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What Is the Treatment for Anorexia?

Emergency care for anorexia may be needed in some extreme cases where dehydration, malnutrition, kidney failure, or an irregular heartbeat may pose imminent risk to life.

Emergency or not, treatment of anorexia is challenging because most people with the disorder deny they have a problem -- or are so terrified of becoming overweight that they may oppose efforts to help them gain a normal weight. Like all eating disorders, anorexia requires a comprehensive treatment plan that is adjusted to meet the needs of each patient.

Goals of treatment include restoring the person to a healthy weight, treating emotional issues such as low self-esteem, correcting distorted thinking patterns, and developing long-term behavioral changes. Treatment most often involves a combination of the following treatment methods:

  • Psychotherapy: This is a type of individual counseling that focuses on changing the thinking (cognitive therapy) and behavior (behavioral therapy) of a person with an eating disorder. Treatment includes practical techniques for developing healthy attitudes toward food and weight, as well as approaches for changing the way the person responds to difficult situations.
  • Medication: Certain antidepressant medications such as selective serotonin reuptake inhibitors (SSRIs) might be used to help control anxiety and depression associated with an eating disorder. Some antidepressants may also help with sleep and stimulate appetite. Other types of medications also might be offered to help control anxiety and/or distorted attitudes toward eating and body image.
  • Nutrition counseling: This strategy is designed to teach a healthy approach to food and weight, to help restore normal eating patterns, and to teach the importance of nutrition and following a balanced diet.
  • Group and/or family therapy: Family support is very important to treatment success. It is important that family members understand the eating disorder and recognize its signs and symptoms. People with eating disorders might benefit from group therapy, where they can find support, and openly discuss their feelings and concerns with others who share common experiences and problems.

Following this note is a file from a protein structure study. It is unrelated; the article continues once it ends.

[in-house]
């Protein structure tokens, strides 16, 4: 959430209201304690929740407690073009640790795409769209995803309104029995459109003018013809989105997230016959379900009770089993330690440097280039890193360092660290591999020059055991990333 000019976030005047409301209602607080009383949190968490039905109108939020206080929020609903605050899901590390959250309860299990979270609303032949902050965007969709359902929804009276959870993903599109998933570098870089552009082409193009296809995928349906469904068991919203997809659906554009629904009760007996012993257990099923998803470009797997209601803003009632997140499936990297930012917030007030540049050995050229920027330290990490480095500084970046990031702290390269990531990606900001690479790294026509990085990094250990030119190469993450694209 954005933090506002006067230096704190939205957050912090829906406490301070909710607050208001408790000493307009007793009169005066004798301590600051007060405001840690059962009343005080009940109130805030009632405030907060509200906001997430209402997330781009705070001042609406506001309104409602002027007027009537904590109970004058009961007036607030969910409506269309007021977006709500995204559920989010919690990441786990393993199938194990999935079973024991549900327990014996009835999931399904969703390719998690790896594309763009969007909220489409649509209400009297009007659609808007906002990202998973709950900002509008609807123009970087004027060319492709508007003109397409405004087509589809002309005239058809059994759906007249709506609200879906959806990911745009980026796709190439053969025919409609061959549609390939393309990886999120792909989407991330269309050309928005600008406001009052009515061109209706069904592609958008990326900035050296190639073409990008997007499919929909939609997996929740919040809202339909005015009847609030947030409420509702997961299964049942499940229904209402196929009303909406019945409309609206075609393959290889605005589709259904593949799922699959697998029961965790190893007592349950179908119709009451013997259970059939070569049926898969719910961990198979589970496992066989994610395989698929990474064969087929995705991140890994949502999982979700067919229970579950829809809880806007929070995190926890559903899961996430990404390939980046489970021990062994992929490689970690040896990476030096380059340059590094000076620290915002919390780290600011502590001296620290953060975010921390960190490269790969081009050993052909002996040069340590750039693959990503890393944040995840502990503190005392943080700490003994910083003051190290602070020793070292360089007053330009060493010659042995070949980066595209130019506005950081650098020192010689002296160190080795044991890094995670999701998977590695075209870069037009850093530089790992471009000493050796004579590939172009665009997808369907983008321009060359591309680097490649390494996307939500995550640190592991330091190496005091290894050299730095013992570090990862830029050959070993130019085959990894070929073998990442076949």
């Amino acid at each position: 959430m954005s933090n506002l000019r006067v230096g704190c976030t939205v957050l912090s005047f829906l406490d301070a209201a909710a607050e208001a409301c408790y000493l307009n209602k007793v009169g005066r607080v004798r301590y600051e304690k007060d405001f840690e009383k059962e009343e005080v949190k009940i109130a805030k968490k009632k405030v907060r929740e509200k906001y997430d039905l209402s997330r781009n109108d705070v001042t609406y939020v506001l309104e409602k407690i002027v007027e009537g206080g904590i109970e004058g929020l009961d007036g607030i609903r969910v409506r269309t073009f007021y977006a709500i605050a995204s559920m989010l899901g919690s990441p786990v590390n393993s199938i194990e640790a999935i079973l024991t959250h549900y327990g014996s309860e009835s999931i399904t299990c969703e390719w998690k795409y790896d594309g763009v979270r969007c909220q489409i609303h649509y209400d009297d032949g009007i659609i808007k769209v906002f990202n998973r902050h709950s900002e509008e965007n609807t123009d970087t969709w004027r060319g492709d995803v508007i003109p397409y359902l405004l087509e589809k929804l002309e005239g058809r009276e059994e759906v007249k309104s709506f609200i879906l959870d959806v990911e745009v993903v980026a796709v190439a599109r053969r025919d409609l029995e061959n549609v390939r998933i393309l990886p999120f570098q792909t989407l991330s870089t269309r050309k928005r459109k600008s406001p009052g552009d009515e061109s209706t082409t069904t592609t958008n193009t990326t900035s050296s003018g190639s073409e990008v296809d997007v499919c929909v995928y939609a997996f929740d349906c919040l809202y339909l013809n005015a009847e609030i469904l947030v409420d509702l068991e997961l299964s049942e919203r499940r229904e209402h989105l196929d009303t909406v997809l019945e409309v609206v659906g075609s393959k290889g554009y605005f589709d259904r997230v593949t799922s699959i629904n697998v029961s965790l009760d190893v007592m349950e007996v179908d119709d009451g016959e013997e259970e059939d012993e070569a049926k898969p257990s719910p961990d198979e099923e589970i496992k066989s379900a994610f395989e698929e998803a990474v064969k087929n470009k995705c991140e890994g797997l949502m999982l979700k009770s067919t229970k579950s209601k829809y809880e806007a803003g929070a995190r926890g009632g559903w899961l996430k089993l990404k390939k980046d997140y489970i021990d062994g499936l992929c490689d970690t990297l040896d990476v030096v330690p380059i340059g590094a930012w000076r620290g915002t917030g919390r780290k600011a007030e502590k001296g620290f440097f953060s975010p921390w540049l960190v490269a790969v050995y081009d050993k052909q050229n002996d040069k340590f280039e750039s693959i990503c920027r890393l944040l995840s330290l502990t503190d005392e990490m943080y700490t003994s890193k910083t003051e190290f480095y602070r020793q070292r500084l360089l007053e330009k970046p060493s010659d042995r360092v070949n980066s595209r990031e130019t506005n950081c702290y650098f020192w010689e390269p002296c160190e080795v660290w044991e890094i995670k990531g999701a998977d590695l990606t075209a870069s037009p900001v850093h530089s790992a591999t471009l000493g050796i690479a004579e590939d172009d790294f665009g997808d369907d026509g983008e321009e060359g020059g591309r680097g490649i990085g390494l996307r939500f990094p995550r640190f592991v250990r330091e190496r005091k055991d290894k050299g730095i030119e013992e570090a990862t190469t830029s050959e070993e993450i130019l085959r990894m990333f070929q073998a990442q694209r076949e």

• Hospitalization: As mentioned above, hospitalization might be needed to treat severe weight loss that has resulted in malnutrition and other serious mental or physical health complications, such as heart disorders, serious depression, and risk of suicide. In some cases, the patient may need to be fed through a feeding tube or through an IV.

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What Is the Outlook for People With Anorexia?

Anorexia, like other eating disorders, gets worse the longer it is left untreated. The sooner the disorder is diagnosed and treated, the better the outcome. Anorexia can be treated, allowing the person to return to a healthy weight; although, many people with anorexia deny they have a problem and refuse treatment.

Although treatment is possible, the risk of relapse is high. Recovery from anorexia usually requires long-term treatment as well as a strong commitment by the individual. Support of family members and other loved ones can help ensure that the person receives the needed treatment.

Can Anorexia Be Prevented?

Although it might not be possible to prevent all cases of anorexia, it is helpful to begin treatment in people as soon as they begin to have symptoms. In addition, teaching and encouraging healthy eating habits and realistic attitudes about food and body image also might be helpful in preventing the development or worsening of eating disorders.

When Should I Seek Help for Anorexia?

If you suspect that you or someone you know has anorexia or another eating disorder, seek help immediately. Eating disorders can become increasingly dangerous the longer they go untreated. In severe cases, the effects on the body caused by eating disorders can be fatal.

WebMD Medical Reference Reviewed by Joseph Goldberg, MD on July 30, 2016

Sources

SOURCES:

American Psychiatric Association: "Eating Disorders."

National Institute of Mental Health: "Eating Disorders."

Mayo Clinic: "Anorexia nervosa."

womenshealth.gov: "Eating Disorders."

National Eating Disorders Association: "What's Going on With Me?"

National Eating Disorders Association: "Seeking Treatment: What Does Treatment Involve?"

MedlinePlus: "Anorexia nervosa."